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joined:June 15, 2001
Just looking for users opinions on what is out there. especialy some of the free or shareware versions that are kicking about.
No need for URL's just products and how you rate them. Good points, bad points and why you use it.
For me phpedit...
Assemples the page and notices errors for you. Good points, easy to use. Bad ponts, on screen prompts to save pages ect appear in french. not a big issue just an inconvenience.
joined:June 15, 2001
One of my first experiences of vi, years ago, left permanent scars. I got into it by accident (The default editor is *what*?), while su'ed to root on my high school's server. I promptly did several things I knew I didn't want to save, couldn't figure out how to exit, so I telneted in from another machine and killed the vi process. Vi then e-mailed me about how it had saved my mess for me and would be happy to recover it every day for a month or so until I finally got my hands on a reference for the darned editor and figured out how to make it stop. Ever since then, it's been at the bottom of my list of editors to try.
Most of the high frequency key combos from (x)Emacs turn out to work in Moz/Gecko for Linux, as well as a whole slew of other *nix programs. Heck, they work in Bash command-line editing. What more reason could you need to learn Emacs?
Instead of just touting the best editor (which is, incidentally, vi), let's bring this up a notch.
Things to consider: GUI or Command line and Novice or Expert?
Under a GUI: if Windows, I recommend UltraEdit32 (not free) or TextPad. My friends pimp Visual Slickedit at me. If Mac, BBEdit or Alpha. In Unix: there's no "defacto" GUI editors in UNIX guis that I know of...
CLI: I pimp vi because I feel it's a text editor, just like it's supposed to be: Lightweight and flexible. There is GNU Nano, mx and Emacs, too (but mx is way too hard on the hands, IMO).
Now, for the bigger question, Novice or Expert. Textpad is great for Novices, Ultraedit and Visual Slickedit have too many configuration options and are too confusing if you haven't used them for years. Same with Alpha, though I find BBEdit is very close good at appealing to novice users and experienced users alike. Under a command line, 'pico' is king if you don't want to have to memorize a book of commands.
For experts: The holy war between i and emacs has existed since 1984, and before that it was vi vs. teco (of which emacs is decended). The service two very different camps: the old school of many small programs working in concert (vi) and fluid integration (emacs). vi is veru much a programmer's editor and is focused to the point of being obtuse at times. Emacs has the kitchen sink vibe, which is a reason many people don't use it.
When looking for an editor: If I was looking for en editor, these are the points to consider:
* What platforms will I be using it on? Do I want it to run on multiple platforms?
* Menus or Keystrokes? Decide if you have a preference for either and choose editors accordingly because I have yet to see one where Mouse CLicks and Keystrokes are represented evenly.
* Speed or Features? Again with vi vs. emacs: Do you want a small, fast tense editor that is focused on one purpose, or so you want a larger tool that can handle other functions for you by itself?
* Cost? Duh, this is obvious. UltraEdit is like 80 bucks, BBEdit is the same, IIRC. But they're well crafted tools, so you have to decide if it's worth it to you to pay for it.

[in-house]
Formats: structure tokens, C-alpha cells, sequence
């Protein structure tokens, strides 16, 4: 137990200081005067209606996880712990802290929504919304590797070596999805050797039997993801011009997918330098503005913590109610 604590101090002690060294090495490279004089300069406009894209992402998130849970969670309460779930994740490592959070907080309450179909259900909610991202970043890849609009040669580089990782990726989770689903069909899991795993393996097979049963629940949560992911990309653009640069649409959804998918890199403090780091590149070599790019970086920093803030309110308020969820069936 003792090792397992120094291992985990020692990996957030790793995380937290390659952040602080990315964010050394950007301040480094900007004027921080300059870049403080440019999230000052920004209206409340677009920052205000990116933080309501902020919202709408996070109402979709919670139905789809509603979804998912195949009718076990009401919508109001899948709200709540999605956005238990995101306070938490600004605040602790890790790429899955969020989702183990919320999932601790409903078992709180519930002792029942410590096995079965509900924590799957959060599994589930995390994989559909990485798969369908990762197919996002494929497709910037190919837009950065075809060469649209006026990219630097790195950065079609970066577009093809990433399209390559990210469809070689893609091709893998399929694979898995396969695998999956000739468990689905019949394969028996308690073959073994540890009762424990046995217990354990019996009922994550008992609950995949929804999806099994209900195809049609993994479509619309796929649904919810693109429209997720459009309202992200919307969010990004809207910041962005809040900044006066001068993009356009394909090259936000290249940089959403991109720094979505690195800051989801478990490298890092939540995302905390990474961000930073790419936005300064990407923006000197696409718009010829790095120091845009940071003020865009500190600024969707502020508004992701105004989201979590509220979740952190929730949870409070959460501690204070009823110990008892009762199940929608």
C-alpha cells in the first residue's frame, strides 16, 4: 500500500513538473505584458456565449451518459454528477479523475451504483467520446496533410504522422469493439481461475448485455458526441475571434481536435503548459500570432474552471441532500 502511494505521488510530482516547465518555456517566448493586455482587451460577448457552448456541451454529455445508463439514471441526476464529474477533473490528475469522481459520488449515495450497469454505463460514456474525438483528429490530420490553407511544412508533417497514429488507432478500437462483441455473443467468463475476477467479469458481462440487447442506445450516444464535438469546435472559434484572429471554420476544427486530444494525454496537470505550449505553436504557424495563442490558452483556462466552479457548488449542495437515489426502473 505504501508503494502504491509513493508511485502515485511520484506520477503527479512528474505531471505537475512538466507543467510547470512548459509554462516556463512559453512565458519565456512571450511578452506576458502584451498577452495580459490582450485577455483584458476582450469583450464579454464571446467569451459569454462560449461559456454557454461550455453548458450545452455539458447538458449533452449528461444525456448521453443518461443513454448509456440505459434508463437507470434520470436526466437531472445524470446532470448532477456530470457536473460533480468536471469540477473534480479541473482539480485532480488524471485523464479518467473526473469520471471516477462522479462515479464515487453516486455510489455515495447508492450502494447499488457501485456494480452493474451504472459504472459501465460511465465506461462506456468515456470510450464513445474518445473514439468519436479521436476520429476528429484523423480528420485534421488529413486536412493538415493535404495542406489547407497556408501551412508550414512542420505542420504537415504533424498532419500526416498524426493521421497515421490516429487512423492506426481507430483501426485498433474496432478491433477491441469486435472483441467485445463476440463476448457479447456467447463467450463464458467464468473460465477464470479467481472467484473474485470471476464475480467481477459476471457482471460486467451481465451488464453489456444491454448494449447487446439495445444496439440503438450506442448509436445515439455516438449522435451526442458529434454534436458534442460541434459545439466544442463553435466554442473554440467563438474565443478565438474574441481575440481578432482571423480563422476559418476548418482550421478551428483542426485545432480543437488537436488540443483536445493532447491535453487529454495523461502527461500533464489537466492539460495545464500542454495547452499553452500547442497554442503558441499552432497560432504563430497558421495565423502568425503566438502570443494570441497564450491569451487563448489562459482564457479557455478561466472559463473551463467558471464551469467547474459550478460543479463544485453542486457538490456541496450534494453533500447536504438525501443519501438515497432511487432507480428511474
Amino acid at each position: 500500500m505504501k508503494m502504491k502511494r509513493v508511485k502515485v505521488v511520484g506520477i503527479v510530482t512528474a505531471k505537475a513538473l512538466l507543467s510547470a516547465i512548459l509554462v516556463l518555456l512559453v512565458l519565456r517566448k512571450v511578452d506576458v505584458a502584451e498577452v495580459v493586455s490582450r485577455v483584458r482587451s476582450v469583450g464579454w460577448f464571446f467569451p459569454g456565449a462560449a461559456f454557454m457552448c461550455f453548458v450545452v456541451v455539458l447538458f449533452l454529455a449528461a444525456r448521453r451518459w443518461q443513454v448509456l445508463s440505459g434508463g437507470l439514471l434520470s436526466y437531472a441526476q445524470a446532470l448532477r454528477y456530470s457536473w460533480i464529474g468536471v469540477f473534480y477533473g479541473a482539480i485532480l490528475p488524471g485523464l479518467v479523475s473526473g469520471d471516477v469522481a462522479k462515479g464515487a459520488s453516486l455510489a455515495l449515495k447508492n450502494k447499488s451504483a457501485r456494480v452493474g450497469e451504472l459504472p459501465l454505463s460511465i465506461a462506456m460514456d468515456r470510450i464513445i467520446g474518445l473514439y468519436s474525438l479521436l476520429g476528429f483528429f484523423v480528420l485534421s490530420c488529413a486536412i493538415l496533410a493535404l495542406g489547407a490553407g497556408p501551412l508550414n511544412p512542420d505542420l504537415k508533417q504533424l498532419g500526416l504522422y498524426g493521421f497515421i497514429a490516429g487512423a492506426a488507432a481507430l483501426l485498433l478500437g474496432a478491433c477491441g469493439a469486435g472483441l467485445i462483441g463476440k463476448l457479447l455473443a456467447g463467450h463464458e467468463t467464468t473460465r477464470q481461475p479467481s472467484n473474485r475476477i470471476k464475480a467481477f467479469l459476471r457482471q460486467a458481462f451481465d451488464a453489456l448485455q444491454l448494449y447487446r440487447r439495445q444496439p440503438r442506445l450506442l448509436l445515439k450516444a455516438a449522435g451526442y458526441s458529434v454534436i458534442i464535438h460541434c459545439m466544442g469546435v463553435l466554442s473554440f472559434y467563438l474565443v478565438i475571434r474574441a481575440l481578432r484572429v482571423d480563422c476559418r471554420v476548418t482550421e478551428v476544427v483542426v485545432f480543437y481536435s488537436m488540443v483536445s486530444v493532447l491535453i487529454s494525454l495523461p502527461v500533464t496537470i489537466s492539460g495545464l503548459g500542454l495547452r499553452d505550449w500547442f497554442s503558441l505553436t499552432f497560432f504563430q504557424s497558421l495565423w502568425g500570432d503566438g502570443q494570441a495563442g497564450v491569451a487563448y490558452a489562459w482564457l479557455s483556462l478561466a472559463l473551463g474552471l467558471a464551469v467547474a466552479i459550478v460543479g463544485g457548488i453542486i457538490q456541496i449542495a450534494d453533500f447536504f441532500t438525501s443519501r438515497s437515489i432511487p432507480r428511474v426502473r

Didn't mean to start a holy war - my anecdote was mostly for fun. Laugh at the high school student who was scared to death by what is actually a nice auto-recover feature :)
I assume that if you really know vi, it's modality becomes a feature rather than a bug? If someone is trying to decide between the two, it might help them to know a bit about it. I can't really help, since I don't use it.
I'm also a little suprised by your characterization of vi and emacs as command-line only editors. Most of the time when I start either flavor of Emacs I get a new window with scrollbars, a menu bar, and a tool bar from which most things can be accomplished, and I just started Elvis to confirm that it had at least a tool bar and scroll bar. I've also pointed and clicked at various things that use terminal interfaces, so the distinction doesn't seem to be very strong. (Unless you want to get into proportional fonts, but who needs proportional fonts for text-editing?)
Okay, you're right, I was unfaily characterizing Emacs and vi as text based editors; by that I mean that they were originally keyboard only, no mouse, few menus. I know there is emacs for X (which I have never used) and many varieties gvim (which I think suck , personally :)). I don't use them in gui mode or menu mode because of that thing I said before about gui versus text -- if it was designed to be a keybard interface in the begining, that's that way it should stay becase I have yet to find one that can play in both worlds well.
Of course, I still play "adventure" on an Apple ][, so grains of salt apply :)
I know you weren't trying to start a holy war, but when you ask coders which editor is the "best" it almost inevetiably degrades to that. I just wanted to put something down more meaningful than "vi rules and emacs sucks!"
Its not been updated for a few years but I still use it, habit perhaps and after all it still does what I need.
I have used a variety of tools over time, textpad being a great favourite at one point, but now use Microsoft InterDev for ASP/HTML (I always write in pure code, no WYSIWYG)
Having started in the work of Unix/Perl/C I have started using Emacs, which I hate and PFE which is a good little app, but it doesn't support Syntax Highlighting which is really annoying and confusing